The beginning of the film takes places in San Francisco, with Anton Newcombe and the rest of the guys, captured during Ondi Timoner’s initial visit, where she’d met the band for the first time. This had been arranged in the process of The Cut – a would-have-been project which involved Timoner looking into ten different bands near to being signed. On meeting the Brian Jonestown Massacre, frontman Anton Newcombe had asked her to go check out the Dandy Warhols. ‘I’d like you to check out the Dandy Warhols, we’re gonna start a revolution together’ – which was said to Timoner after their gig in San Francisco.
On meeting the Dandy Warhols, she found what the project should have been all about, and this formula, or chemistry that the two bands share is constantly visible, from the start of the whole project to the end. Two bands who couldn’t care less about the industry, but one – the Dandy Warhols – who had the luck, and maybe the smarts and attitude to find a clear outlet. For Timoner, this was ideal and the documentary goes from there. She would end up following the two bands for seven years, with no way of knowing where the 1500 hours of footage her crew gathered would take them. The previous project with the ten bands was dropped. According to the director, the whole thing had been messed up by MTV after she’d sent it to them anyway.
This was a story about music and business, art and marketing and whatever other contrasts you feel necessary to be drawn into this industry. The two bands are perfect, in a sense, to capture what it takes and how it feels to sell your art and the ironies that emerge out of the whole process. After Newcombe had made his adamant statement about his musical revolution, Timoner had initially believed him – while both his music and his attitude had pointed towards his prediction coming true. The first three years of filming were intense, while Brian Jonestown looked like the next big thing and a huge step in the music world. Somewhere down the line, his determination not to ‘sell out’ to the major record labels or follow their rules – like he believed the Dandy Warhols had done, combined with his self-destructive nature, his arrogance and endless demons, started to distance the revolution more and more, while both Timoner and Newcombe started to come to terms with it.
Added to this, while it started as a kind of Brian Jonestown Massacre and Dandy Warhols film, it turned into the Brian Jonestown Massacre VS the Dandy Warhols six months into filming. The relationship between Newcombe and Warhols lead, Courtney Taylor turned rough – despite the fact that Taylor hailed Newcombe as a kind of musical God, and considered BJM his absolute idols.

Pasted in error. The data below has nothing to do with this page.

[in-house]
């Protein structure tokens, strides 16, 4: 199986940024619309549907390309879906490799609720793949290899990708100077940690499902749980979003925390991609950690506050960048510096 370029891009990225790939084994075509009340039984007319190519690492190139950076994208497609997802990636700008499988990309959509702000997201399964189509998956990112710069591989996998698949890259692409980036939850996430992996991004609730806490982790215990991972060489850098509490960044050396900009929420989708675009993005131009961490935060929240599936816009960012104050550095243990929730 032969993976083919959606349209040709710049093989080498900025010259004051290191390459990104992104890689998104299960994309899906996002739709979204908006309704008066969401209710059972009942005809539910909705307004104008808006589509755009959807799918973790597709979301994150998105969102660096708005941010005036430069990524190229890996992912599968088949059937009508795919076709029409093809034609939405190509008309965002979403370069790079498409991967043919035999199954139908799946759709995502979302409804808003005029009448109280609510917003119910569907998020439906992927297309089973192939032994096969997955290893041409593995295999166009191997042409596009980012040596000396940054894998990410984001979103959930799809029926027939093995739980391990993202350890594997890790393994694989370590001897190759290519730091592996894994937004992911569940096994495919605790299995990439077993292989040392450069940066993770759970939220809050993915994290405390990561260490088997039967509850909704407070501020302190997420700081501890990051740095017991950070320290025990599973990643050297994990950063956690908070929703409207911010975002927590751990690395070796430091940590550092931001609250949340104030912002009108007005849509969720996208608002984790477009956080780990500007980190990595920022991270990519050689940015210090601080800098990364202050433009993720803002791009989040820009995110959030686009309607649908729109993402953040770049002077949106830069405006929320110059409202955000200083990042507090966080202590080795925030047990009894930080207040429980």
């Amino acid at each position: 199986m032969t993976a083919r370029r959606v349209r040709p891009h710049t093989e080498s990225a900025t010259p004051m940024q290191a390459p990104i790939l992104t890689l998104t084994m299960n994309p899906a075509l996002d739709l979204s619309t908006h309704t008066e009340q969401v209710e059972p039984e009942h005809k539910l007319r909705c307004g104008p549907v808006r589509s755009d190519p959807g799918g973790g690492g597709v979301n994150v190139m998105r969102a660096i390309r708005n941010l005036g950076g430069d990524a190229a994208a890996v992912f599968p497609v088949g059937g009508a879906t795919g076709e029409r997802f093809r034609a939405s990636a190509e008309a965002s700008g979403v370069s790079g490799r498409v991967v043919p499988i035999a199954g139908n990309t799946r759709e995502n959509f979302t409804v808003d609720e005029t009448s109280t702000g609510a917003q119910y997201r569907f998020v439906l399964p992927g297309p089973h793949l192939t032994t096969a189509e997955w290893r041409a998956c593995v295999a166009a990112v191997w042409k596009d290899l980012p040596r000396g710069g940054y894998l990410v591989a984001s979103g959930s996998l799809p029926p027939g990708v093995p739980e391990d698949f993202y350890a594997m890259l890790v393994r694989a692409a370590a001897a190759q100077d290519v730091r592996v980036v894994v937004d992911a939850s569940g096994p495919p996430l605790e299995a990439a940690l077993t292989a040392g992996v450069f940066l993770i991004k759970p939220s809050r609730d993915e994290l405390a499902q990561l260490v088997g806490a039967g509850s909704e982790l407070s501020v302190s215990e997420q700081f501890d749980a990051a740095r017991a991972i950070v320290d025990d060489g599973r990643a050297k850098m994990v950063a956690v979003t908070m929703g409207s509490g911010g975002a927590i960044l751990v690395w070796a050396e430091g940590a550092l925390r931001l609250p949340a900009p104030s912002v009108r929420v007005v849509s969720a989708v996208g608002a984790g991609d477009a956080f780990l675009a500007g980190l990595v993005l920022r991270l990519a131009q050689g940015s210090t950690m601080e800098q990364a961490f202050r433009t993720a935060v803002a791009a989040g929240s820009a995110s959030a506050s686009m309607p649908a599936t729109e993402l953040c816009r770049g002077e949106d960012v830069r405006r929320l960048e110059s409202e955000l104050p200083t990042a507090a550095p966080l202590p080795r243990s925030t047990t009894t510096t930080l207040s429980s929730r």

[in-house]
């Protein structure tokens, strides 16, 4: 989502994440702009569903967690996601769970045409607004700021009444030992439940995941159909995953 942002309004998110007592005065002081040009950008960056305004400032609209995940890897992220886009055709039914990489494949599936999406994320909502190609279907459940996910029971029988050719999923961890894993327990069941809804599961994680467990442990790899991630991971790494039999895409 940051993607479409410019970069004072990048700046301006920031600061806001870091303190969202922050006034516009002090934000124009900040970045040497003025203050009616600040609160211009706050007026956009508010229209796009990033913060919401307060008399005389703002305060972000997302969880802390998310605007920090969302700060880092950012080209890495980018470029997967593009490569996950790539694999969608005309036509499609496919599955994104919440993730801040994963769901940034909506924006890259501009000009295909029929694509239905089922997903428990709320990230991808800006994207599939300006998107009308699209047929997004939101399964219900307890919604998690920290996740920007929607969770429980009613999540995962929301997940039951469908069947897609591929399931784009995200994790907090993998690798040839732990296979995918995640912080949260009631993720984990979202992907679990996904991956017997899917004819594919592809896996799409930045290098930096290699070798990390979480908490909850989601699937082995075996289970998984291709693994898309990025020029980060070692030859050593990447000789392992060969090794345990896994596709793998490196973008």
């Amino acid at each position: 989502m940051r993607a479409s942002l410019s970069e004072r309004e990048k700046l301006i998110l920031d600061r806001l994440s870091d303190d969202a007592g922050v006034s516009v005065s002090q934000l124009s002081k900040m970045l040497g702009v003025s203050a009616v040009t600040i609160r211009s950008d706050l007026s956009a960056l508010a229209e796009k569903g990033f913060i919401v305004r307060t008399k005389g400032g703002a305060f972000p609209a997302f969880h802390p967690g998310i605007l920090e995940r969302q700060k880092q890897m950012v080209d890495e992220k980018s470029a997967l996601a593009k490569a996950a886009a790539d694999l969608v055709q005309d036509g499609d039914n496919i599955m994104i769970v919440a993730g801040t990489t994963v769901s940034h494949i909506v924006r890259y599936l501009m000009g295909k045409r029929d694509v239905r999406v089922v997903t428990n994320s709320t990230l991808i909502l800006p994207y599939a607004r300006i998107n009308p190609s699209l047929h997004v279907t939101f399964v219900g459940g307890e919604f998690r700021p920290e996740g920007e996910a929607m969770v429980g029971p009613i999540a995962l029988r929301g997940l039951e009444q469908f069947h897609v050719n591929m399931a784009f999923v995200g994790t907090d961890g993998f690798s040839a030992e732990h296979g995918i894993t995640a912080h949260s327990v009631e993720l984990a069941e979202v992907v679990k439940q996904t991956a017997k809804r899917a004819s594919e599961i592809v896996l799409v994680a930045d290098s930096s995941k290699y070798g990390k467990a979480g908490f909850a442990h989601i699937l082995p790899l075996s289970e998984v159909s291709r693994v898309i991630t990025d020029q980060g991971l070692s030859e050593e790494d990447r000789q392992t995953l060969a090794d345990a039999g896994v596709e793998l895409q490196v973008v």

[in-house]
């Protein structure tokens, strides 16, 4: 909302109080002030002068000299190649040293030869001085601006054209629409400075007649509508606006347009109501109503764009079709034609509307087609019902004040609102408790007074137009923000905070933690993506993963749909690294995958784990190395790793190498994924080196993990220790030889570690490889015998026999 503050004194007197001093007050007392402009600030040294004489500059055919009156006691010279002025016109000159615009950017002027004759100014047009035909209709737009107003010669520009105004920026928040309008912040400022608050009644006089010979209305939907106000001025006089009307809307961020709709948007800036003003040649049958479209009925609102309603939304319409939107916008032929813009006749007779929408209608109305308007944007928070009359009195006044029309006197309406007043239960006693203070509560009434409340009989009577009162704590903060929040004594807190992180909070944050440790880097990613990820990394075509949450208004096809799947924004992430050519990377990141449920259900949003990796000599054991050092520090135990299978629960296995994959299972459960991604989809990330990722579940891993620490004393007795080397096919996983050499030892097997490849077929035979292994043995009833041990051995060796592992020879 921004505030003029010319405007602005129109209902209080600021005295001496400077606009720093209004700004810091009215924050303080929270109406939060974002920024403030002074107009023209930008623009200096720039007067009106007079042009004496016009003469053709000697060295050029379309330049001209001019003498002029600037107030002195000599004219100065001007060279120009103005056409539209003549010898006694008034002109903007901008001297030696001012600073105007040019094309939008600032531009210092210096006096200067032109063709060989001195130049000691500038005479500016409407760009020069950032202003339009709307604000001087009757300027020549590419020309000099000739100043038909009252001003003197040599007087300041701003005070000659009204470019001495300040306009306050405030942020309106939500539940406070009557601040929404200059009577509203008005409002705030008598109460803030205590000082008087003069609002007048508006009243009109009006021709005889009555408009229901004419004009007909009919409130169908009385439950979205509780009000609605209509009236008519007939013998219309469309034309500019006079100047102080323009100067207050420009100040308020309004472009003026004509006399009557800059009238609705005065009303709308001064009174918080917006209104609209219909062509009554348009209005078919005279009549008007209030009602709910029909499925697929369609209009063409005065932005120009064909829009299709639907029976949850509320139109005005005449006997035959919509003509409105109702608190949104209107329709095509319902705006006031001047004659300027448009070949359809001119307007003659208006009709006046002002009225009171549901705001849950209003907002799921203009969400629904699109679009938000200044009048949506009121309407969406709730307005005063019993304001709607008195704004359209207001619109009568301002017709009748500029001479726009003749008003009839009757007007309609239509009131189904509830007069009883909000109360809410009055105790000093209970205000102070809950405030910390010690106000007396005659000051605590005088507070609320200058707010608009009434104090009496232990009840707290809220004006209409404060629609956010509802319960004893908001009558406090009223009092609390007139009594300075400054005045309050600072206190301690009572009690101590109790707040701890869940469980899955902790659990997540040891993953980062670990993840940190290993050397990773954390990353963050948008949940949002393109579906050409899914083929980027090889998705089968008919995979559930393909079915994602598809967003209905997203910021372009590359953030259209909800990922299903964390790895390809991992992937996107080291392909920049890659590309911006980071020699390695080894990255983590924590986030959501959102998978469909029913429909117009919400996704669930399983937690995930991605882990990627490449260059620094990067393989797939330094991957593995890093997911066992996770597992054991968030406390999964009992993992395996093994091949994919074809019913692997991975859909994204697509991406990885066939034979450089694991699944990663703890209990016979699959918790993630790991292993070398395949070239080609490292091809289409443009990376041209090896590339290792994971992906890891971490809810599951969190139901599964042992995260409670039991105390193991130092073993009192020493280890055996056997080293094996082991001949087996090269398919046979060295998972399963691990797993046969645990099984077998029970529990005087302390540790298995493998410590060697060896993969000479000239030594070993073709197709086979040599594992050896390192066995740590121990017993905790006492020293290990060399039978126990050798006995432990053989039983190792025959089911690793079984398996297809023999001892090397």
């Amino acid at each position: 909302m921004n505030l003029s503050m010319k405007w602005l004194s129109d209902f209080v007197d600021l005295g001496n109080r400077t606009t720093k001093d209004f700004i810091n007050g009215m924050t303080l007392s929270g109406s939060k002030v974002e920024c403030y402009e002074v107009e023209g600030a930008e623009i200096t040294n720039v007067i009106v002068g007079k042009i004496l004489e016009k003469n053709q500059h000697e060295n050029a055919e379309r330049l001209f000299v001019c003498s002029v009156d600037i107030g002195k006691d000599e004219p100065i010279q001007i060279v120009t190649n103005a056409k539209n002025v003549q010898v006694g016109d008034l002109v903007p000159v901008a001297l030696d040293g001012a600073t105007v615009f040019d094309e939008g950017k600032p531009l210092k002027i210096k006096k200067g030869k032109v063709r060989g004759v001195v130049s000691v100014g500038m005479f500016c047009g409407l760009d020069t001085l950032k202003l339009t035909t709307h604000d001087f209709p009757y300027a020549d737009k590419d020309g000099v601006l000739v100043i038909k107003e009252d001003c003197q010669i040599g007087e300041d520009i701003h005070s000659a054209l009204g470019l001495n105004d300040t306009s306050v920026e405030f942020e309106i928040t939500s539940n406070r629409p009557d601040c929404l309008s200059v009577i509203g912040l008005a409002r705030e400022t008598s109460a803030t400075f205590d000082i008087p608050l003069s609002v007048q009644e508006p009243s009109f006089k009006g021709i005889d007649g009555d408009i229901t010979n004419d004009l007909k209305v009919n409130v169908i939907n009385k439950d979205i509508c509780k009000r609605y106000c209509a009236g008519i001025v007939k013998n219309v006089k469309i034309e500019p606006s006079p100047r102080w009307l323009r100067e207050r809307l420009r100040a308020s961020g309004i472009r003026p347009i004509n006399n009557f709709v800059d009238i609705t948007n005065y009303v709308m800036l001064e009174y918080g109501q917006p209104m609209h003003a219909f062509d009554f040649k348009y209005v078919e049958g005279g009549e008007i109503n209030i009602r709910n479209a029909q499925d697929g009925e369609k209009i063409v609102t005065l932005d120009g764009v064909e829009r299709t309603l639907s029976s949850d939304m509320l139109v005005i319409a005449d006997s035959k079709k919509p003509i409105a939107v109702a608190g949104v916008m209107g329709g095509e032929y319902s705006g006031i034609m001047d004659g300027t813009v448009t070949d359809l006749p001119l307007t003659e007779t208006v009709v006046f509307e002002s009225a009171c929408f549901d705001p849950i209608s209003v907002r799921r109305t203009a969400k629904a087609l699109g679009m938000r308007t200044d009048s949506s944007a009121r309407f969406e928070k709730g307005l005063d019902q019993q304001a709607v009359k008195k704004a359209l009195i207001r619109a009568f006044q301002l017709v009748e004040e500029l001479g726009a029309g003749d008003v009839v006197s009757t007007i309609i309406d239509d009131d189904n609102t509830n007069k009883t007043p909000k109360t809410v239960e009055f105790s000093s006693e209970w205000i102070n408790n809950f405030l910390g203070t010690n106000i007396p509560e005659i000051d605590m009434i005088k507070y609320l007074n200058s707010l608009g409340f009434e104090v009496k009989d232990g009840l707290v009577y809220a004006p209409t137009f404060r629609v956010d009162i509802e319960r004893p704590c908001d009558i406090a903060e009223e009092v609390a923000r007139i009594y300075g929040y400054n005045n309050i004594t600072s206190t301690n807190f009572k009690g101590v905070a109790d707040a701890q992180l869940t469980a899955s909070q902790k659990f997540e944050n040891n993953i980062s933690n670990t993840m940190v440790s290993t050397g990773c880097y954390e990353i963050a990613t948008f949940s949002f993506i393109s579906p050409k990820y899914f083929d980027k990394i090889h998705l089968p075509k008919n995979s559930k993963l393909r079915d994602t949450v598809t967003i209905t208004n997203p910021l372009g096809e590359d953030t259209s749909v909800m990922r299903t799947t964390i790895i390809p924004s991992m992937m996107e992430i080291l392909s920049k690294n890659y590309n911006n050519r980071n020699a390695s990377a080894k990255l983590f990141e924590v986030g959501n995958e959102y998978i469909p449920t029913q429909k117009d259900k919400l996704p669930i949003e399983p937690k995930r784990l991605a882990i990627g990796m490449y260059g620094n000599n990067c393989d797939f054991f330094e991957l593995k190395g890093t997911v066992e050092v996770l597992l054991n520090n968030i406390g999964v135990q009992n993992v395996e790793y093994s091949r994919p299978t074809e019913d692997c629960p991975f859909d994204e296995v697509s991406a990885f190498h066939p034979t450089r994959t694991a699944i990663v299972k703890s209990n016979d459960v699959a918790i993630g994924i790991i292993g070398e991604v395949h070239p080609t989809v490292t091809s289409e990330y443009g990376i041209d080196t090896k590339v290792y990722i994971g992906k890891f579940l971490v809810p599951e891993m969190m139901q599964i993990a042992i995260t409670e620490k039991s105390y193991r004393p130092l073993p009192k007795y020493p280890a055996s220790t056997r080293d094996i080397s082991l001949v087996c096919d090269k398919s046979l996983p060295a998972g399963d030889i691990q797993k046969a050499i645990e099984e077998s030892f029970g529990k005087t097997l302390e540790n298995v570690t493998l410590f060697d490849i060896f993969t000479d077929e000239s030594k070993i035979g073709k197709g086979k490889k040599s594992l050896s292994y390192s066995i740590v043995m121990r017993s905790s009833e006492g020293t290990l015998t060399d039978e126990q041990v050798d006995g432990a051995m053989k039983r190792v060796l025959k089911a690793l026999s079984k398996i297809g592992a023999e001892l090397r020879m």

There were times throughout the whole period that were difficult to watch, like Newcombe’s heroin period. The filmmaker has announced that she found herself unable to enjoy filming some moments, though both bands insisted that she didn’t hesitate. Seven years, and the Dandy Warhols found a way in and a certain amount of success, while they were not necessarily ‘selling out’ as the phrase goes, but finding their way in and around the industry to find a way to get the message they wanted across. Anton Newcombe – writing twelve albums, struggling with heroin, fighting with fans and seeing his band dissipate slowly – never broke through like everybody thought he would and whose legacy serves as the perfect example of a great talent which could have been much more.
And so Dig! wasn’t simply a documentary going into the story and the music of two bands. I always knew their music quite well in that I’d listened to most of their albums and I owned a few – I always thought Brian Jonestown were brilliant, despite the fact that I’d left them relatively uncovered. I wanted to get deeper into the band and know more about where they came from. Their influences were fairly obvious, you just need to listen to their music. They don’t hide it either. An original band combined with a pastiche of the greatest rock ’n’ roll bands of all time. But watching the film, it slowly dawned on me that I was watching a strangely tragic and devastating story of talent, disillusion and self-destruction.
Dig! at IMDb
Dig! at Rotten Tomatoes
Dig! at Wikipedia
The Brian Jonestown Massacre at Wikipedia
The Brian Jonestown Massacre official website at brianjonestownmassacre.com
The Dandy Warhols at Wikipedia
The Dandy Warhols official website at dandywarhols.com
Mapplethorpe by Ondi Timoner at Unsung Films
Search Unsung Films for “Ondi Timoner”